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Breastfeeding Isn’t Always Easy

Before having a baby, I spent a number of years working in baby gear / natural birth / breastfeeding / cloth diapering communities. I had watched The Business of Being Born and knew all about cracked nipples and perineum tears before I even met my (now) husband. To say that I’m passionate about breastfeeding is an understatement. Before my first baby was born, breastfeeding didn’t even rank among my concerns.

Never did I imagine that it might be difficult for ME. I was prepared, I was enthusiastic, I had no worries.

When my first baby was born, all warm and earthy with little round heels and skinny legs and a startle reflex, he was placed on my chest and we admired his ten skinny fingers and his dark cobalt eyes. A nurse suggested that I breastfeed him and helped me position him and get him latched. He didn’t eat, but they said that was fine and we went on with getting to know one another.

We ended up in the hospital for a few days due to (my) birth trauma. Every time I tried to get him to latch, I failed. A nurse would come in and shove my entire nipple into his mouth so that he could eat, but on my own I could never get him to latch successfully. They wanted to see that we were breastfeeding before I left. I remember my midwife sitting in my room in an arm chair, her long gray ponytail hanging down her back. A nurse had just, yet again, shoved my nipple into his mouth. “You have pretty flat nipples.” She had said. “That’s why it’s hard to get him to latch. Do you think you’ll be able to do it at home?” She asked. I said yes, I’d definitely be able to do it at home because, again, I was sure I wouldn’t have any troubles.

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We went home to a dark, dismal apartment in frigid January to the gray carpets and the spiders that hung out in the corners. I’d lost so much blood during his birth that I felt weak and exhausted. He needed me in a way that I had never been needed before. His presence sucked the life out of me, what little life I had left, my veins working hard to pump a stranger’s blood through them. He wanted to be held constantly. If I put him down, even to pee, he would scream. I held him while he slept, while I showered, while I ate. The nursing was not going well. I’d get a successful latch every once in a while, but usually nursing sessions turned into him screaming, his little body rigid, his face red, and me bawling. My husband was concerned and asked me what we could do. I suggested calling a lactation consultant.

I don’t even remember her name. Diane? She was wearing a periwinkle blue polo shirt tucked into Carhartts. She came into my presence gently, with a soft and maternal energy. The postpartum depression caused my feelings about her to be mixed. Part of me screamed for her to leave, couldn’t wait for the appointment to be over, couldn’t bear the small talk, wanted to claw my way across the house into the lonely solitude of my shower and sob against the wall. Part of me wanted to cling to her, to lace my arms around her thin waist and beg her not to leave me. She looked at me with genuine empathy, the way you look at your own child when he’s suffering, that longing to remove the pain, that willingness to take on the pain yourself to alleviate your loved one. I attempted to nurse and she watched the hungry baby, frustrated as he tried to latch, his velvety blond head bobbing at my chest until he gave up, a cry of desperation opening up his tiny lungs and I cried too, my breasts burning and full and engorged, feeling like I couldn’t fulfill my maternal duties, feeling like a failure.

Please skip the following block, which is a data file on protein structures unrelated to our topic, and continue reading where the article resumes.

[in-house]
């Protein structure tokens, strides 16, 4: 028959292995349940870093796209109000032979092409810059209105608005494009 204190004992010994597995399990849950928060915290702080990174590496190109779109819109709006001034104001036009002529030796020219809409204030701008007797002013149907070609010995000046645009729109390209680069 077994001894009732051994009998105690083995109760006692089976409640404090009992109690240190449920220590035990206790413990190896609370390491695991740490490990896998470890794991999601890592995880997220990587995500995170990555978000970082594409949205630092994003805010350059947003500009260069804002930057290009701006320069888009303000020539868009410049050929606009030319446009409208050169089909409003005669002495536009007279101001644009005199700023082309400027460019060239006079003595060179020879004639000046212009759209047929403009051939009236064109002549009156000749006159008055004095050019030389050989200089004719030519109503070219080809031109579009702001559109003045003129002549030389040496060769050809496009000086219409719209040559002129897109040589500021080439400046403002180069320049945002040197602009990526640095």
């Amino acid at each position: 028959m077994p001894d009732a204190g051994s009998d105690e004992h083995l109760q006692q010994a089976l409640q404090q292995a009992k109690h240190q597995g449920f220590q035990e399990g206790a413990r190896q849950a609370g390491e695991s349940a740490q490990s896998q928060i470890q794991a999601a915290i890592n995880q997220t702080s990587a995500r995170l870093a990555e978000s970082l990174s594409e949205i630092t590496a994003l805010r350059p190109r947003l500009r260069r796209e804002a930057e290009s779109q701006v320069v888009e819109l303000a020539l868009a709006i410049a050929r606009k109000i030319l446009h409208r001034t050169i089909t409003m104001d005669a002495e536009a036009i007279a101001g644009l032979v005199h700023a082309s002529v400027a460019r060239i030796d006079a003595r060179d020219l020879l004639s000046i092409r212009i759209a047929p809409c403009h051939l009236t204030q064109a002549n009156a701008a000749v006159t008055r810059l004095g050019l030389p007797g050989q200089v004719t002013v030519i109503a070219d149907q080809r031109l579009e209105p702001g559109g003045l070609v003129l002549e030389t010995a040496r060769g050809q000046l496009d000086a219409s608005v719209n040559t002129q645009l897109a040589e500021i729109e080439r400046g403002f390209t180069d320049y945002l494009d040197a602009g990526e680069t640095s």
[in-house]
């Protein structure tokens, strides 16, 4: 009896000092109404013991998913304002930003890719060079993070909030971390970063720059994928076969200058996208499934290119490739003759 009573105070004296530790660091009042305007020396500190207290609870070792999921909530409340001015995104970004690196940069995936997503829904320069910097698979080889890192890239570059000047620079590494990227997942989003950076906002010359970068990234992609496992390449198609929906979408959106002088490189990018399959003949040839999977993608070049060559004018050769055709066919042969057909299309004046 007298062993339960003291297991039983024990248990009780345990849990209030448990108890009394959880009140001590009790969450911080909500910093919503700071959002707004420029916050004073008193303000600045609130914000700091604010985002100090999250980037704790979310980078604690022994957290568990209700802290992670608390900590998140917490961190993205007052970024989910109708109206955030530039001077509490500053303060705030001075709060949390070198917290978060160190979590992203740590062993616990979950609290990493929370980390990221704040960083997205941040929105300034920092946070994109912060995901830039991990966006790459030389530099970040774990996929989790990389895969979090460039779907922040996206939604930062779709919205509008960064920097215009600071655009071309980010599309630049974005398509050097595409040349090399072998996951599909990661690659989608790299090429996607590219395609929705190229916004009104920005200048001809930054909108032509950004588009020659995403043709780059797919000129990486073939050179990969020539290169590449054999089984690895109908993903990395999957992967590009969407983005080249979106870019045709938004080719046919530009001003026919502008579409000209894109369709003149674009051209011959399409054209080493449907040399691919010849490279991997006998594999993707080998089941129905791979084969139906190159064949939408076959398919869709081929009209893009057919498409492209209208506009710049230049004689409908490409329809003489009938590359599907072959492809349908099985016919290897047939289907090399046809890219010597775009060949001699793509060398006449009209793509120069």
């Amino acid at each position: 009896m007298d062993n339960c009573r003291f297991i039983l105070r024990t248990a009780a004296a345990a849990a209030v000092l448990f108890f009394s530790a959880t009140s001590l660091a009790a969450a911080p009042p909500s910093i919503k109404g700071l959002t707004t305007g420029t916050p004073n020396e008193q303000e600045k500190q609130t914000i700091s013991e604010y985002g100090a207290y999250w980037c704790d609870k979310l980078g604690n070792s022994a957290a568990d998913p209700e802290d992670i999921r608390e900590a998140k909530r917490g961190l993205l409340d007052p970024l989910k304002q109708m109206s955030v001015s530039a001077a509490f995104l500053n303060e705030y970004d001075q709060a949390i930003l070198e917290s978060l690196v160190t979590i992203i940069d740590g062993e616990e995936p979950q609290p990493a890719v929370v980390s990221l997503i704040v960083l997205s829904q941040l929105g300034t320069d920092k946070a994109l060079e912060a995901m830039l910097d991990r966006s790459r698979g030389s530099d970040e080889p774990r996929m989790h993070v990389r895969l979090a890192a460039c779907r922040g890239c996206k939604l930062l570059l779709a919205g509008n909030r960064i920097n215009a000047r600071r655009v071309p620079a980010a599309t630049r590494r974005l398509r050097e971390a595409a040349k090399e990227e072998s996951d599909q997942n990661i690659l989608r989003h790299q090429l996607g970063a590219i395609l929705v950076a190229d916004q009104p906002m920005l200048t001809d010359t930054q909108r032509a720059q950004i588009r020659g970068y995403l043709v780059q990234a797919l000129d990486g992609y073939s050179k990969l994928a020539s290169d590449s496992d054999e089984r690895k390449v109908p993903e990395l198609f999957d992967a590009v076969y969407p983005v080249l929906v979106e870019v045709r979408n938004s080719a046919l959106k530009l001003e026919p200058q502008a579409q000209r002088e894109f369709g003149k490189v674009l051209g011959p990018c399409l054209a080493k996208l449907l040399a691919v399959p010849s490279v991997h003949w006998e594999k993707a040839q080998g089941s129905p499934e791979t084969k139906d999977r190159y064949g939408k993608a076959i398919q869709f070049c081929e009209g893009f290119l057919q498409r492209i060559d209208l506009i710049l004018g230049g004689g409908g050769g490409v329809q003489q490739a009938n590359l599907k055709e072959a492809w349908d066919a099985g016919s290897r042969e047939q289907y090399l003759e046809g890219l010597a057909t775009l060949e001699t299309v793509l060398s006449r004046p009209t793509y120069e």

She had a solution, a silicone breast shield that would help the baby to latch. She didn’t have one with her but suspected it would be useful. My husband picked one up for me. It was less than $5, a thin piece of silicone shaped like a nipple. I tried it on, brought the baby up to my breast – and something amazing happened. He latched! In one fell swoop, a flimsy piece of silicone and a thin woman in Carhartts saved our fragile nursing relationship and my confidence as a new mom. We used the shield for about 5 months, and then he started latching without it.

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Breastfeeding can be very challenging. We often hear that breast is best, but not so often do we learn about the struggles that many women go through in order to breastfeed. Not hearing about the struggles is isolating and scary.

I assumed that my firstborn would come out knowing exactly how to breastfeed, would latch on immediately, and the rest would be history. This wasn’t the case for me, and I’m thankful that there are so many resources for new moms like lactation consultants, La Leche League, and various support groups (both on and off line). I’m also thankful that I stuck with it, that my husband supported me through the breastfeeding relationship, that I’m now breastfeeding my second son at 14 months old. Like any relationship, it takes time to cultivate, but I find that it’s worth the effort and the trials.

 

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